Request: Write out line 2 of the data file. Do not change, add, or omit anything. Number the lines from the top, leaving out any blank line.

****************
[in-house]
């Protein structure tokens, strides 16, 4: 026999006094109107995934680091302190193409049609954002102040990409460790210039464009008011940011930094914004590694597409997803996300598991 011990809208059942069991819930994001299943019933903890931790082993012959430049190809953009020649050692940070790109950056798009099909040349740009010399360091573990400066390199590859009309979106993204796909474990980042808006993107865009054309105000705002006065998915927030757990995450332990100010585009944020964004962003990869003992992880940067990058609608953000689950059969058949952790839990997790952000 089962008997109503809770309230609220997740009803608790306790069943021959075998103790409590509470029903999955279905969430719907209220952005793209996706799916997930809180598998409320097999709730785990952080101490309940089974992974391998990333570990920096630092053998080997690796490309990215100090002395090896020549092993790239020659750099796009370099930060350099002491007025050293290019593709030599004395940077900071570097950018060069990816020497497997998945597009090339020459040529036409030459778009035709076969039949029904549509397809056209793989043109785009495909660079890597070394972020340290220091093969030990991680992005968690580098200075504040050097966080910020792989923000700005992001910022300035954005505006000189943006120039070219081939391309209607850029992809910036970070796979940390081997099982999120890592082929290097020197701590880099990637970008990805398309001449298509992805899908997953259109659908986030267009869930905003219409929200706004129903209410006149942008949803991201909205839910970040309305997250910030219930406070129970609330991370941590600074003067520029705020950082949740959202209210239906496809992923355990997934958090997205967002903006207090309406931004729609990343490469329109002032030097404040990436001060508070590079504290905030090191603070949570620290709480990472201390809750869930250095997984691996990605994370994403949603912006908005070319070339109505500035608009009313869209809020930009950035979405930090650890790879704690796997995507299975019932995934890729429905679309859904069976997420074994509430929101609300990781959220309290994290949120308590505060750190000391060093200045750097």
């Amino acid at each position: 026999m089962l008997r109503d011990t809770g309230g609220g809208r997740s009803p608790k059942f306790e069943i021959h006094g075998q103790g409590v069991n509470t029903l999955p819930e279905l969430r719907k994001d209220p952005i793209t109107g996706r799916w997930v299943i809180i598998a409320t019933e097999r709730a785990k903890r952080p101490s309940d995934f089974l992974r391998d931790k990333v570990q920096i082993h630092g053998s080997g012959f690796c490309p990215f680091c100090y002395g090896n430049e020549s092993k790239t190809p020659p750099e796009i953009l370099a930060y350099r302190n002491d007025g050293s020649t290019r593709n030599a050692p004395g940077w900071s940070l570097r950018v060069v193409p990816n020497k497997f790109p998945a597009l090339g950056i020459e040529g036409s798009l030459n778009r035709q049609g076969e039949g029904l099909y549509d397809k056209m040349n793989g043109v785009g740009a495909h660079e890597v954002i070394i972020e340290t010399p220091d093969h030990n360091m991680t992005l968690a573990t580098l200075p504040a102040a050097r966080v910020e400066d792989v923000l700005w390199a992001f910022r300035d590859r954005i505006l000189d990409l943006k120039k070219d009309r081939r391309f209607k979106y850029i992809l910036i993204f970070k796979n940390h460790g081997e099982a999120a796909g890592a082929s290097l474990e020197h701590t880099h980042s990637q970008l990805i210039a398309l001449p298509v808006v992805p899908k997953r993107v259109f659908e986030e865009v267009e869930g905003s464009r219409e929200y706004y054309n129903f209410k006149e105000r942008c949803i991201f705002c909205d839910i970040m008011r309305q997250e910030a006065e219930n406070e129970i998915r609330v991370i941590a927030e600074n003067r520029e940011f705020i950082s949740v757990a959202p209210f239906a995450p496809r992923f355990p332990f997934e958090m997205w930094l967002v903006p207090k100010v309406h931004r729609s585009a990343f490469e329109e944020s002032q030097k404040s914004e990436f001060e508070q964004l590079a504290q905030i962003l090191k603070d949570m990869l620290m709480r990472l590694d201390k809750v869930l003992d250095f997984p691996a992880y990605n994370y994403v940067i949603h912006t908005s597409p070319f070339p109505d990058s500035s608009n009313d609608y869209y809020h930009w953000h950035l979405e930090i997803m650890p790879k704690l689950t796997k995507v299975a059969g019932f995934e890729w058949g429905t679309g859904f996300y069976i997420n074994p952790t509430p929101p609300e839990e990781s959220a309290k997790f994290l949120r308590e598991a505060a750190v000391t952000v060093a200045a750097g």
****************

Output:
């Protein structure tokens, strides 16, 4: 026999006094109107995934680091302190193409049609954002102040990409460790210039464009008011940011930094914004590694597409997803996300598991 011990809208059942069991819930994001299943019933903890931790082993012959430049190809953009020649050692940070790109950056798009099909040349740009010399360091573990400066390199590859009309979106993204796909474990980042808006993107865009054309105000705002006065998915927030757990995450332990100010585009944020964004962003990869003992992880940067990058609608953000689950059969058949952790839990997790952000 089962008997109503809770309230609220997740009803608790306790069943021959075998103790409590509470029903999955279905969430719907209220952005793209996706799916997930809180598998409320097999709730785990952080101490309940089974992974391998990333570990920096630092053998080997690796490309990215100090002395090896020549092993790239020659750099796009370099930060350099002491007025050293290019593709030599004395940077900071570097950018060069990816020497497997998945597009090339020459040529036409030459778009035709076969039949029904549509397809056209793989043109785009495909660079890597070394972020340290220091093969030990991680992005968690580098200075504040050097966080910020792989923000700005992001910022300035954005505006000189943006120039070219081939391309209607850029992809910036970070796979940390081997099982999120890592082929290097020197701590880099990637970008990805398309001449298509992805899908997953259109659908986030267009869930905003219409929200706004129903209410006149942008949803991201909205839910970040309305997250910030219930406070129970609330991370941590600074003067520029705020950082949740959202209210239906496809992923355990997934958090997205967002903006207090309406931004729609990343490469329109002032030097404040990436001060508070590079504290905030090191603070949570620290709480990472201390809750869930250095997984691996990605994370994403949603912006908005070319070339109505500035608009009313869209809020930009950035979405930090650890790879704690796997995507299975019932995934890729429905679309859904069976997420074994509430929101609300990781959220309290994290949120308590505060750190000391060093200045750097």